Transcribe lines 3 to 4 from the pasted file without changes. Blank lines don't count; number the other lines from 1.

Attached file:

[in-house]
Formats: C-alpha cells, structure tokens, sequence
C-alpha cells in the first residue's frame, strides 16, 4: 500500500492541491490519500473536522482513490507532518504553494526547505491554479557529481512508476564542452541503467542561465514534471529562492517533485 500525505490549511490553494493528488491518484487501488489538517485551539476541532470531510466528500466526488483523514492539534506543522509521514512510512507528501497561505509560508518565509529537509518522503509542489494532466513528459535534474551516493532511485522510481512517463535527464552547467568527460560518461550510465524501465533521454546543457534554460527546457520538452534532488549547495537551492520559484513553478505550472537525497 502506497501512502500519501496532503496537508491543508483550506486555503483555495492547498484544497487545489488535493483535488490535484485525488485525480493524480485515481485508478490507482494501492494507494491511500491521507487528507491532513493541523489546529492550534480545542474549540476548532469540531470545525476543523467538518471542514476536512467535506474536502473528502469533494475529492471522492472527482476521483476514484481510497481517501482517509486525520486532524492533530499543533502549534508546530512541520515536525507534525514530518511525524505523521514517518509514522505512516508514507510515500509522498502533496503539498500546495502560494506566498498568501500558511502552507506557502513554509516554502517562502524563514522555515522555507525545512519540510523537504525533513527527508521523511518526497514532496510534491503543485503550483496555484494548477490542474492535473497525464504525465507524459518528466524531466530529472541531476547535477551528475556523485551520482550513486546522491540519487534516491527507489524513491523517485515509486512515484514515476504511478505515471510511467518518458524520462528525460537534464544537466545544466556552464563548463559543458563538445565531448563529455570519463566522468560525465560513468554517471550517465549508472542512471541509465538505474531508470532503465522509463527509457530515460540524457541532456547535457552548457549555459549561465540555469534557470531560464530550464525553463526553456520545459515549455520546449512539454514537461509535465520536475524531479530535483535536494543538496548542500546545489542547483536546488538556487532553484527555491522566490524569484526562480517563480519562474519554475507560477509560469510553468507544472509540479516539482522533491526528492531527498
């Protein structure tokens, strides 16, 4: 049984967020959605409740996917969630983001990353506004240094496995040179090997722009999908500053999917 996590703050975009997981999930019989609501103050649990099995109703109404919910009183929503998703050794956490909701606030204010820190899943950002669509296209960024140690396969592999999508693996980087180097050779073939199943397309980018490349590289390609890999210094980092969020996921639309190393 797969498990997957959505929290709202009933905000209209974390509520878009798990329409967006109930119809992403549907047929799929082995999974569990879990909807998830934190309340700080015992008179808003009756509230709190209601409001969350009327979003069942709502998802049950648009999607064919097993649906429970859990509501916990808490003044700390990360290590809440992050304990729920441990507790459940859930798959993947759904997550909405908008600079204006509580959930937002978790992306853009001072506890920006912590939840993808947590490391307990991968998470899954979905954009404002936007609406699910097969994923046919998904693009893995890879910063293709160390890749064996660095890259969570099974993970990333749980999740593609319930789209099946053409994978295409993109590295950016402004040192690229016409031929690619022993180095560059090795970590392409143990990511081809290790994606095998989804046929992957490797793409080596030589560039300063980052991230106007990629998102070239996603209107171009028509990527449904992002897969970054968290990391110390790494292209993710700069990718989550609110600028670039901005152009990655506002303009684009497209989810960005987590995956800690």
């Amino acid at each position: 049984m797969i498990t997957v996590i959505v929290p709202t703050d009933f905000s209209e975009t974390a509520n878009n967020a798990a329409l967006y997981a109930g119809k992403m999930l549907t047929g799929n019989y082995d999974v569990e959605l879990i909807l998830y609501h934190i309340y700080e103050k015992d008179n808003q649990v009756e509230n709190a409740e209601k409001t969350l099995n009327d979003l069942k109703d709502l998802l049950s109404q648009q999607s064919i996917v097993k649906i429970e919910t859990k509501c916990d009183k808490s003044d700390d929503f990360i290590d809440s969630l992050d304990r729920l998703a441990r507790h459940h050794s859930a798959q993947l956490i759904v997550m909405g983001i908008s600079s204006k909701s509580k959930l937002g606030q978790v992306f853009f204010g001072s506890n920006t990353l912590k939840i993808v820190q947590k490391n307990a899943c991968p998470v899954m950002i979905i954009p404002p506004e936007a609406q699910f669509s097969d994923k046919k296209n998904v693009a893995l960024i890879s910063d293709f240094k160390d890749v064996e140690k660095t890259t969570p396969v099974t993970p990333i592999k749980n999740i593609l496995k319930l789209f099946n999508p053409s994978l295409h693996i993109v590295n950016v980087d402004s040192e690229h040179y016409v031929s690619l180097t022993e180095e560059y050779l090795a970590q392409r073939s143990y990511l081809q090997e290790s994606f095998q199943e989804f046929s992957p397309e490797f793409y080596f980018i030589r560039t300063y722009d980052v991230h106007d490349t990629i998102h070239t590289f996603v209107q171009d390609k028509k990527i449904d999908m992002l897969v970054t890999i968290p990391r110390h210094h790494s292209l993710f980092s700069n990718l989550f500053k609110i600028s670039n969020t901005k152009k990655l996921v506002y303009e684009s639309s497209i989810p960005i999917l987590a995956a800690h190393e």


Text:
C-alpha cells in the first residue's frame, strides 16, 4: 500500500492541491490519500473536522482513490507532518504553494526547505491554479557529481512508476564542452541503467542561465514534471529562492517533485 500525505490549511490553494493528488491518484487501488489538517485551539476541532470531510466528500466526488483523514492539534506543522509521514512510512507528501497561505509560508518565509529537509518522503509542489494532466513528459535534474551516493532511485522510481512517463535527464552547467568527460560518461550510465524501465533521454546543457534554460527546457520538452534532488549547495537551492520559484513553478505550472537525497 502506497501512502500519501496532503496537508491543508483550506486555503483555495492547498484544497487545489488535493483535488490535484485525488485525480493524480485515481485508478490507482494501492494507494491511500491521507487528507491532513493541523489546529492550534480545542474549540476548532469540531470545525476543523467538518471542514476536512467535506474536502473528502469533494475529492471522492472527482476521483476514484481510497481517501482517509486525520486532524492533530499543533502549534508546530512541520515536525507534525514530518511525524505523521514517518509514522505512516508514507510515500509522498502533496503539498500546495502560494506566498498568501500558511502552507506557502513554509516554502517562502524563514522555515522555507525545512519540510523537504525533513527527508521523511518526497514532496510534491503543485503550483496555484494548477490542474492535473497525464504525465507524459518528466524531466530529472541531476547535477551528475556523485551520482550513486546522491540519487534516491527507489524513491523517485515509486512515484514515476504511478505515471510511467518518458524520462528525460537534464544537466545544466556552464563548463559543458563538445565531448563529455570519463566522468560525465560513468554517471550517465549508472542512471541509465538505474531508470532503465522509463527509457530515460540524457541532456547535457552548457549555459549561465540555469534557470531560464530550464525553463526553456520545459515549455520546449512539454514537461509535465520536475524531479530535483535536494543538496548542500546545489542547483536546488538556487532553484527555491522566490524569484526562480517563480519562474519554475507560477509560469510553468507544472509540479516539482522533491526528492531527498
């Protein structure tokens, strides 16, 4: 049984967020959605409740996917969630983001990353506004240094496995040179090997722009999908500053999917 996590703050975009997981999930019989609501103050649990099995109703109404919910009183929503998703050794956490909701606030204010820190899943950002669509296209960024140690396969592999999508693996980087180097050779073939199943397309980018490349590289390609890999210094980092969020996921639309190393 797969498990997957959505929290709202009933905000209209974390509520878009798990329409967006109930119809992403549907047929799929082995999974569990879990909807998830934190309340700080015992008179808003009756509230709190209601409001969350009327979003069942709502998802049950648009999607064919097993649906429970859990509501916990808490003044700390990360290590809440992050304990729920441990507790459940859930798959993947759904997550909405908008600079204006509580959930937002978790992306853009001072506890920006912590939840993808947590490391307990991968998470899954979905954009404002936007609406699910097969994923046919998904693009893995890879910063293709160390890749064996660095890259969570099974993970990333749980999740593609319930789209099946053409994978295409993109590295950016402004040192690229016409031929690619022993180095560059090795970590392409143990990511081809290790994606095998989804046929992957490797793409080596030589560039300063980052991230106007990629998102070239996603209107171009028509990527449904992002897969970054968290990391110390790494292209993710700069990718989550609110600028670039901005152009990655506002303009684009497209989810960005987590995956800690």